In the post-Marjory Stoneman Douglas school shooting world, administrators and parents began to worry about having 1,300 students so close to the construction site west of Town Center Mall. Palm Beach County School Board member Frank Barbieri said, “There was no way to guarantee security or establish a secure perimeter.”
Despite the change, Barbieri told me Wednesday that district administrators expect the new Addison Mizner to be ready for the 2021-22 school year.
New law puts officers in schools
Boca Raton police officers patrol the city’s elementary schools while the school district police department recruits more of its officers. In Delray Beach, city officers patrol elementary schools and Atlantic High School. The cities pay the officers overtime and receive reimbursement from the district.
A new state law requires a sworn officer or armed staff member. The Palm Beach County School Board voted not to arm faculty members.
Through Aug. 10, Mayor Scott Singer had raised nearly $150,000 for his campaign against BocaWatch Publisher Al Zucaro in the Aug. 28 special election. That’s more than Susan Haynie raised in her campaign just 18 months ago, also against Zucaro.
For the two weeks covering late July and early August, Singer received another $14,500. A $1,000 contribution came from Jack Fox, a former board member of the Boca Raton Airport Authority. Zucaro filed an ethics complaint against Fox that was dismissed. Fox later criticized Zucaro during a city council meeting.
Zucaro raised $8,100 during the reporting period, bringing his total to $42,500. The new donations include a $3,000 loan from Zucaro and a $1,000 personal check. Zucaro thus has given his campaign $7,500.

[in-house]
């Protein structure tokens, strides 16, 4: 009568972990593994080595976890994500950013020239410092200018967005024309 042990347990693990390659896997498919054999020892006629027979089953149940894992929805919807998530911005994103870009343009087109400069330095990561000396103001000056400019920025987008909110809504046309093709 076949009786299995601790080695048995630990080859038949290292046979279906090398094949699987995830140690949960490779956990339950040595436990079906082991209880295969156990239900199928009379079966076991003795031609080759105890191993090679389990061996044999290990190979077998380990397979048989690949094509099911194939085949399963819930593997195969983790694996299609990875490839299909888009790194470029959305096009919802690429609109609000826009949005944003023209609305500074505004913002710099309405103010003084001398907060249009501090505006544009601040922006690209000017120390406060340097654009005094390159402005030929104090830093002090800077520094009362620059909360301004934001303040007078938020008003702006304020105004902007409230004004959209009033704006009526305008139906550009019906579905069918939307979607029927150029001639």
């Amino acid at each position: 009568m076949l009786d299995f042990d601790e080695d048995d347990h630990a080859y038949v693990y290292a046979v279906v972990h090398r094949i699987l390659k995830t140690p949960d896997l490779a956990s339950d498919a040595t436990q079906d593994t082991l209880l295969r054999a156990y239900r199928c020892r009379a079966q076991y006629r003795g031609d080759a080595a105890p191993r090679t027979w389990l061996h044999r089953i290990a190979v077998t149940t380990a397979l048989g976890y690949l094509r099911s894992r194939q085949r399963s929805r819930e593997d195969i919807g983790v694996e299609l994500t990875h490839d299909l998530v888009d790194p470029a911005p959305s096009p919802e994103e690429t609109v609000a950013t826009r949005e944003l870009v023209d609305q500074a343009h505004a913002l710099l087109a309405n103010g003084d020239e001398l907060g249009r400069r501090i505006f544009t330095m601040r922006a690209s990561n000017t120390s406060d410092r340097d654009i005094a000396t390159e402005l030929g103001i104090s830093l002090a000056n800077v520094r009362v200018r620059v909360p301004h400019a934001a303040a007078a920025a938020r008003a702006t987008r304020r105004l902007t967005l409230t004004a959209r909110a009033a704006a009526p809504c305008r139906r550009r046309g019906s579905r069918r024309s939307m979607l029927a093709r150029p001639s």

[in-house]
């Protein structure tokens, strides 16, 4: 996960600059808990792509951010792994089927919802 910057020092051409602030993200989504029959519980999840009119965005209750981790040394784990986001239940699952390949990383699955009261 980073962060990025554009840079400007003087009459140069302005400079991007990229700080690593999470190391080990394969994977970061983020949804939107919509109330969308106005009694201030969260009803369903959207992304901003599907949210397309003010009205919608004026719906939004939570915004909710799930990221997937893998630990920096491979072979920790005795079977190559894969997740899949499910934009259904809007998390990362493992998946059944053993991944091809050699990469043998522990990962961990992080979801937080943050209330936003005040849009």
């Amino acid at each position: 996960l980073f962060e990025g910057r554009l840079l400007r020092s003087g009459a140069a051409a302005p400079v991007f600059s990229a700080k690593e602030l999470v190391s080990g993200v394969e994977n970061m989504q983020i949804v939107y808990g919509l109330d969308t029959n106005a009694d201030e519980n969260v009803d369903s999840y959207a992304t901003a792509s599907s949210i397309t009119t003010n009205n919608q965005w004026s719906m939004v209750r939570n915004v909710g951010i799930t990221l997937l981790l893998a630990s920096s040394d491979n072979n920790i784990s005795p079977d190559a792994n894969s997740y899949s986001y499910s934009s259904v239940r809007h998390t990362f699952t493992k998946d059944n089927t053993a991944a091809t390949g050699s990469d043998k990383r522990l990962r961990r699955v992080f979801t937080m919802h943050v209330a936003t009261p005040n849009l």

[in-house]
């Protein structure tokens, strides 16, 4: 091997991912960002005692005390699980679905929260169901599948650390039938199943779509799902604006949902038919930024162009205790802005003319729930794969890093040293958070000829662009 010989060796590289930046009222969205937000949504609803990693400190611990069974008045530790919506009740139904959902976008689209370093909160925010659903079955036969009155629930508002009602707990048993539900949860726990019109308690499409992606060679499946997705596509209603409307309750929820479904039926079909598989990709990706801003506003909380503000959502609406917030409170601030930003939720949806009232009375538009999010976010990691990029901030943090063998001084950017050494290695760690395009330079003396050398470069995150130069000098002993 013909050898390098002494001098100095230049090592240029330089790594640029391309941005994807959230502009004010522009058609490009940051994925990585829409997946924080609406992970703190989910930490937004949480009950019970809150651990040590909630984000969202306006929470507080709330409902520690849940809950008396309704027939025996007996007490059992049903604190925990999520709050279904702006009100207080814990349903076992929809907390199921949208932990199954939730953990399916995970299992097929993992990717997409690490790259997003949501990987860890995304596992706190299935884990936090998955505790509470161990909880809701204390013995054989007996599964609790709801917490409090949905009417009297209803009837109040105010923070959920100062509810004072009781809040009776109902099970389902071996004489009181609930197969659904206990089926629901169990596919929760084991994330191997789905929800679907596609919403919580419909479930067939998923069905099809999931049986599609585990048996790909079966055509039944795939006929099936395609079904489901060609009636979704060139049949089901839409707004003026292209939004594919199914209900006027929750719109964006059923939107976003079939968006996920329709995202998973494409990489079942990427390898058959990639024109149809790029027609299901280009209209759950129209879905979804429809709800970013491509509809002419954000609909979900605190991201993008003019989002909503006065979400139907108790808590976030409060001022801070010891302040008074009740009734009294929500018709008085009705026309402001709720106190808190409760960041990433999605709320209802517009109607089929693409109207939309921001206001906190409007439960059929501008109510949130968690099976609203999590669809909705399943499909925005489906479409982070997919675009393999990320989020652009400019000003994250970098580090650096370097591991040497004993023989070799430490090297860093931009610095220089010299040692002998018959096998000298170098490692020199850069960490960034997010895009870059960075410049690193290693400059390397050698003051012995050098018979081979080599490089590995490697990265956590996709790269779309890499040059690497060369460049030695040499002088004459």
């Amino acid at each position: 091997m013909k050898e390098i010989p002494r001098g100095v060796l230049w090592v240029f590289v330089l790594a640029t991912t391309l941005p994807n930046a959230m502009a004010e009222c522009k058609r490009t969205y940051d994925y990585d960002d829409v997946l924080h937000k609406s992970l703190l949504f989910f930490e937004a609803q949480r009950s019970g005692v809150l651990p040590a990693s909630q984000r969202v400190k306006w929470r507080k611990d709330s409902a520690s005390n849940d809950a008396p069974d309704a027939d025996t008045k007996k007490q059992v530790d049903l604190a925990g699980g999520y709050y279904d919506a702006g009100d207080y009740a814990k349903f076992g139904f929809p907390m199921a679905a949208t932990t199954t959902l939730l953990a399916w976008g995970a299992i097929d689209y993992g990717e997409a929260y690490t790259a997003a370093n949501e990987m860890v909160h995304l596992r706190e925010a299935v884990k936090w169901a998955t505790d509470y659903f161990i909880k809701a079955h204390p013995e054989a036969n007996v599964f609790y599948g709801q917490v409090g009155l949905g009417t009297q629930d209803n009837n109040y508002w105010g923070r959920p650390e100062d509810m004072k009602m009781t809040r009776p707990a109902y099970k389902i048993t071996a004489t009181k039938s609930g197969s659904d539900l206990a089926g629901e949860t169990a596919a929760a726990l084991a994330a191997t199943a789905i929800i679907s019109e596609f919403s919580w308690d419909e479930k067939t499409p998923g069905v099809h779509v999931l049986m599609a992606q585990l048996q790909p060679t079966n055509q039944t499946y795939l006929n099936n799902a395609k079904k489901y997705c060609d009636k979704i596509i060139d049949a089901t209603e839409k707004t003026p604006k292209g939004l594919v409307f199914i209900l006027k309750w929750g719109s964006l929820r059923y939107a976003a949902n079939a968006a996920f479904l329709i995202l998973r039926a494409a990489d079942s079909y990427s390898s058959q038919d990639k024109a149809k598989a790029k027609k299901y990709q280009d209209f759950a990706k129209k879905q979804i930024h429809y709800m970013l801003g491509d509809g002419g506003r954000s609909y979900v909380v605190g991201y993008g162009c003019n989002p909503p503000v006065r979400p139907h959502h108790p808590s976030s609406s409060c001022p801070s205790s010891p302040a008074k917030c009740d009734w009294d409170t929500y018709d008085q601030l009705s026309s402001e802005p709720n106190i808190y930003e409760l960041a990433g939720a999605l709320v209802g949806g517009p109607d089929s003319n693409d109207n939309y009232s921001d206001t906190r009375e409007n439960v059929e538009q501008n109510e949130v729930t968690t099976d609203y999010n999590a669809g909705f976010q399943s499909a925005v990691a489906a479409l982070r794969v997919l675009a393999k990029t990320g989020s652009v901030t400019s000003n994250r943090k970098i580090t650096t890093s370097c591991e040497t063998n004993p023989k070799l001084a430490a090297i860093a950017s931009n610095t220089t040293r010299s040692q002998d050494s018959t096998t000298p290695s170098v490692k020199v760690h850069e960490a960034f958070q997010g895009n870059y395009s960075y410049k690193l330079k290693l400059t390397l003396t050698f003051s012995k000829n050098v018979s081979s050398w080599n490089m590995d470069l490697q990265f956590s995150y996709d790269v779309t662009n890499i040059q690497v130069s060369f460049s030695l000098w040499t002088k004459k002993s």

One notable contribution is $2,000 from Uriel Rubinov, whose businesses include one called GolfGate in Boca Raton, and a Rubinov entity. Rubinov, who was born in Russia but is a naturalized citizen, was registered until January as a foreign agent for the government of Kazakhstan and maintains an office in a New York City building that President Donald Trump owns.
In an email, Zucaro said the two met when Rubinov learned that Zucaro had the World Trade Center license for this area. Rubinov “is interested in the World Trade Center Association and sought my advice.” Zucaro founded World Trade Center Palm Beach but has been unable to convert the license into any trade deals.
Among candidates for City Council Seat A in Boca Raton’s special election, Andy Thomson continues to lead in fundraising. Thomson received $10,800 during the latest reporting period. He has $83,000.
Thomson got $1,500 from the Dunay, Miskel and Backman law firm that represents many clients seeking development applications. Thomson also received $1,000 from the union that represents Boca Raton’s general—non-public safety—employees and $500 from Luke Sherlock, whose niece was among the Stoneman Douglas victims. Sherlock also donated $500 to Singer.
Seat A candidate Kathy Cottrell raised $1,700, for a total of $46,000. Cottrell is mostly self-financed, having loaned her campaign $25,000. Tamara McKee raised $63.42 and stands at $54,000. McKee is almost completely self-financed, having loaned her campaign $43,000.
Downtown development ordinance update
Despite complaints from some of them about “overdevelopment,” Boca Raton City Council members generally agreed Monday with proposed changes to the ordinance that governs downtown development.
In general, the changes would shift responsibility for small projects and minor changes to the staff, rather than have them go before the council. The hope is to save time and thus money for non-controversial applications.
Councilwoman Andrea O’Rourke, who ran against “overdevelopment,” called them “impressive ideas” that would be “positive.” Councilman Jeremy Rodgers said, “I like them a lot.” O’Rourke noted the case of a man who wanted to open a small ice cream shop and finally gave up because the approval process took so long. The changes would have to come back to the council, acting as the community redevelopment agency, for a vote.
Delray sober house
The operator of a Delray Beach sober house called Stepping Stones asked for a delay in city commission review of his application. The city commission was to have considered the application during Tuesday night’s meeting.
Scott Tompkins gave no reason for his request. City Attorney Max Lohman said Tompkins might be waiting to obtain certification from the Florida Association of Recovery Residences. The city required certification before approval of the application.